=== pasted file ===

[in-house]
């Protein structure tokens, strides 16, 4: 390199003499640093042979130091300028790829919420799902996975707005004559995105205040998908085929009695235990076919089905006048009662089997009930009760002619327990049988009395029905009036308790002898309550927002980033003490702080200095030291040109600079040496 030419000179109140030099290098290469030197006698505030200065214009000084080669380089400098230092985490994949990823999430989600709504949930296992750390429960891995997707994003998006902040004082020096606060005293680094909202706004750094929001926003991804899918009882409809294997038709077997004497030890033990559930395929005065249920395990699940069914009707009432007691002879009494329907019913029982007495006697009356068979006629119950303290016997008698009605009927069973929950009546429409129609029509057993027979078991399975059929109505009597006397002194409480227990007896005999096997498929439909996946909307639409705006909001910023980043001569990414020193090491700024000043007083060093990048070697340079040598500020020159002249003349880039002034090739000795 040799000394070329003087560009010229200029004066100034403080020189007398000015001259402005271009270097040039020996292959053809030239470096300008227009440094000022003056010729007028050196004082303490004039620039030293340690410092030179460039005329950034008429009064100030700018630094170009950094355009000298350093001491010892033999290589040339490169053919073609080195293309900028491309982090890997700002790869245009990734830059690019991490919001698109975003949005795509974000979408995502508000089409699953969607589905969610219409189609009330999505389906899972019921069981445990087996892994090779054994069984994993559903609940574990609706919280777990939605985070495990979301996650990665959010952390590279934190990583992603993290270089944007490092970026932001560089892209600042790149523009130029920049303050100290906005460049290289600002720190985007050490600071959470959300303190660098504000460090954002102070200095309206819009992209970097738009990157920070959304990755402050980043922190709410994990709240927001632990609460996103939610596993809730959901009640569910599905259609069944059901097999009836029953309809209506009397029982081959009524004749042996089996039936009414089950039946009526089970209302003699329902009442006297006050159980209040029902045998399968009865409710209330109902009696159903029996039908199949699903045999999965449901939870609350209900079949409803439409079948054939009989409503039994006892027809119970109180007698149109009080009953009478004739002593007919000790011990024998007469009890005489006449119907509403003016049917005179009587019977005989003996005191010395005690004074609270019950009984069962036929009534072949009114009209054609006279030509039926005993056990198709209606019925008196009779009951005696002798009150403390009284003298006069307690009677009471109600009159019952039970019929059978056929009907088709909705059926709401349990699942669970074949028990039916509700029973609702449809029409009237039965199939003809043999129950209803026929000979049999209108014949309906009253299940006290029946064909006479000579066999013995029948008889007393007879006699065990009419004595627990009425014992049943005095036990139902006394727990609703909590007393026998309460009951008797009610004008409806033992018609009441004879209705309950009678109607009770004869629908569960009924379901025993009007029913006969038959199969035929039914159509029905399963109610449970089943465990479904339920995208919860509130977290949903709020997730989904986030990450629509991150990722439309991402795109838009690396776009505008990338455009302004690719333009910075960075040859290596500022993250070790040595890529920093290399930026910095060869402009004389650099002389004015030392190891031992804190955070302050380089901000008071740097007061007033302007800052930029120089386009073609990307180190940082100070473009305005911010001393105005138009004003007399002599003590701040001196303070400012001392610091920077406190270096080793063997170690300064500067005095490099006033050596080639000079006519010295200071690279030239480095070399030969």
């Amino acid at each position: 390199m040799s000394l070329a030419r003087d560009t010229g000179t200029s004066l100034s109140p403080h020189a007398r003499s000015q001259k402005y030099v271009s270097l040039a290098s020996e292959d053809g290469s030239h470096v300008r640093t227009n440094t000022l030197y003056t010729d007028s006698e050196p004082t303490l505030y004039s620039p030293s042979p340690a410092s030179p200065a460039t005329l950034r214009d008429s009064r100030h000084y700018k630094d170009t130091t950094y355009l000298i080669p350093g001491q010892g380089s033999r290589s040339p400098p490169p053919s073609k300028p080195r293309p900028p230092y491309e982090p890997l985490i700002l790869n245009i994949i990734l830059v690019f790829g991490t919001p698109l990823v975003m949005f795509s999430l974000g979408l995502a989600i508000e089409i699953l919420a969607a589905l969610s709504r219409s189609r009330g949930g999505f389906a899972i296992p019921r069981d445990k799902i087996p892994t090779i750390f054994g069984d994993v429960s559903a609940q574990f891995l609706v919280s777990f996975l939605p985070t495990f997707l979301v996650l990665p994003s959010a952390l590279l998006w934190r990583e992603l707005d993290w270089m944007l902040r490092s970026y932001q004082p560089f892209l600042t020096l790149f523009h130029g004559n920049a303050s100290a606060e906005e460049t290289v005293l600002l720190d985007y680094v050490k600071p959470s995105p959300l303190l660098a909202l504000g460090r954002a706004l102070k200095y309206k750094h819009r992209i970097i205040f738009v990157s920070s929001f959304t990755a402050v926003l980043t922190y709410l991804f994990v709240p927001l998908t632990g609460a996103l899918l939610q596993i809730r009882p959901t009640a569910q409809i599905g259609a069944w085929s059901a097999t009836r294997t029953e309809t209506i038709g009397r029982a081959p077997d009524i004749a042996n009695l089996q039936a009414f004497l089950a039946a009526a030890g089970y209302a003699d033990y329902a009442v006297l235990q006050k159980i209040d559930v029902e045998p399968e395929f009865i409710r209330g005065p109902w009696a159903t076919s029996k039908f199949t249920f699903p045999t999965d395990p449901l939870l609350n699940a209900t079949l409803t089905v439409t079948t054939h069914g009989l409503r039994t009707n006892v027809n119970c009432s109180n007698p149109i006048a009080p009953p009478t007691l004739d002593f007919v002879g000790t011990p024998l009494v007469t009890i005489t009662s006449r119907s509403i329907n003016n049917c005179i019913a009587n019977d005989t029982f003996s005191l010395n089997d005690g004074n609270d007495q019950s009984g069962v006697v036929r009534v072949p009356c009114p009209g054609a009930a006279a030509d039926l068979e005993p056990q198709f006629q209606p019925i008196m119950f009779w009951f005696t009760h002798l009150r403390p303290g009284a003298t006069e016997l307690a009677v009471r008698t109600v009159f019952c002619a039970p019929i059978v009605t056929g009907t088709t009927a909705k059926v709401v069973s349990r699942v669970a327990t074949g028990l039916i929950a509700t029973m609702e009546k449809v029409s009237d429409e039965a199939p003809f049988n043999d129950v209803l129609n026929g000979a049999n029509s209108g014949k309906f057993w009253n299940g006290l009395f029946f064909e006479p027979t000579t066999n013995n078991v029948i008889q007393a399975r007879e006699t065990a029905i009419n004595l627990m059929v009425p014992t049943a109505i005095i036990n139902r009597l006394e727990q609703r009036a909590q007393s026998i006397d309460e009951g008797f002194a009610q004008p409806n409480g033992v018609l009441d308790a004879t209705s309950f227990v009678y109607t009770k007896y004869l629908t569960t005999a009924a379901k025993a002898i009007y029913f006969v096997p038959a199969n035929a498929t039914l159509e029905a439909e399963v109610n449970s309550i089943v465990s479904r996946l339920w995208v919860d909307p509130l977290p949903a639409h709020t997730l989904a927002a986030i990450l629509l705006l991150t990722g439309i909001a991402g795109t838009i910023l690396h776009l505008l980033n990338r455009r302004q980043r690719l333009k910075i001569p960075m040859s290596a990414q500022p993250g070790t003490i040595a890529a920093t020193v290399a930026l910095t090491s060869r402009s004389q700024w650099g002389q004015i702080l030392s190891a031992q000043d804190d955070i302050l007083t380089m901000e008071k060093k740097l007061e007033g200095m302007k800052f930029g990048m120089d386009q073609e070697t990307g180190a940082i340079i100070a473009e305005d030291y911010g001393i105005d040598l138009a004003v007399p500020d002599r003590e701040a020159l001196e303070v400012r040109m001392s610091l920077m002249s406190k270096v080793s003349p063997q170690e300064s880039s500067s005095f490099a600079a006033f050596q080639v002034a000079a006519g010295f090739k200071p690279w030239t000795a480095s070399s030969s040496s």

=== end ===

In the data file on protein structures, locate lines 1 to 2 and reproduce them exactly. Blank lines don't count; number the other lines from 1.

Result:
[in-house]
């Protein structure tokens, strides 16, 4: 390199003499640093042979130091300028790829919420799902996975707005004559995105205040998908085929009695235990076919089905006048009662089997009930009760002619327990049988009395029905009036308790002898309550927002980033003490702080200095030291040109600079040496 030419000179109140030099290098290469030197006698505030200065214009000084080669380089400098230092985490994949990823999430989600709504949930296992750390429960891995997707994003998006902040004082020096606060005293680094909202706004750094929001926003991804899918009882409809294997038709077997004497030890033990559930395929005065249920395990699940069914009707009432007691002879009494329907019913029982007495006697009356068979006629119950303290016997008698009605009927069973929950009546429409129609029509057993027979078991399975059929109505009597006397002194409480227990007896005999096997498929439909996946909307639409705006909001910023980043001569990414020193090491700024000043007083060093990048070697340079040598500020020159002249003349880039002034090739000795 040799000394070329003087560009010229200029004066100034403080020189007398000015001259402005271009270097040039020996292959053809030239470096300008227009440094000022003056010729007028050196004082303490004039620039030293340690410092030179460039005329950034008429009064100030700018630094170009950094355009000298350093001491010892033999290589040339490169053919073609080195293309900028491309982090890997700002790869245009990734830059690019991490919001698109975003949005795509974000979408995502508000089409699953969607589905969610219409189609009330999505389906899972019921069981445990087996892994090779054994069984994993559903609940574990609706919280777990939605985070495990979301996650990665959010952390590279934190990583992603993290270089944007490092970026932001560089892209600042790149523009130029920049303050100290906005460049290289600002720190985007050490600071959470959300303190660098504000460090954002102070200095309206819009992209970097738009990157920070959304990755402050980043922190709410994990709240927001632990609460996103939610596993809730959901009640569910599905259609069944059901097999009836029953309809209506009397029982081959009524004749042996089996039936009414089950039946009526089970209302003699329902009442006297006050159980209040029902045998399968009865409710209330109902009696159903029996039908199949699903045999999965449901939870609350209900079949409803439409079948054939009989409503039994006892027809119970109180007698149109009080009953009478004739002593007919000790011990024998007469009890005489006449119907509403003016049917005179009587019977005989003996005191010395005690004074609270019950009984069962036929009534072949009114009209054609006279030509039926005993056990198709209606019925008196009779009951005696002798009150403390009284003298006069307690009677009471109600009159019952039970019929059978056929009907088709909705059926709401349990699942669970074949028990039916509700029973609702449809029409009237039965199939003809043999129950209803026929000979049999209108014949309906009253299940006290029946064909006479000579066999013995029948008889007393007879006699065990009419004595627990009425014992049943005095036990139902006394727990609703909590007393026998309460009951008797009610004008409806033992018609009441004879209705309950009678109607009770004869629908569960009924379901025993009007029913006969038959199969035929039914159509029905399963109610449970089943465990479904339920995208919860509130977290949903709020997730989904986030990450629509991150990722439309991402795109838009690396776009505008990338455009302004690719333009910075960075040859290596500022993250070790040595890529920093290399930026910095060869402009004389650099002389004015030392190891031992804190955070302050380089901000008071740097007061007033302007800052930029120089386009073609990307180190940082100070473009305005911010001393105005138009004003007399002599003590701040001196303070400012001392610091920077406190270096080793063997170690300064500067005095490099006033050596080639000079006519010295200071690279030239480095070399030969």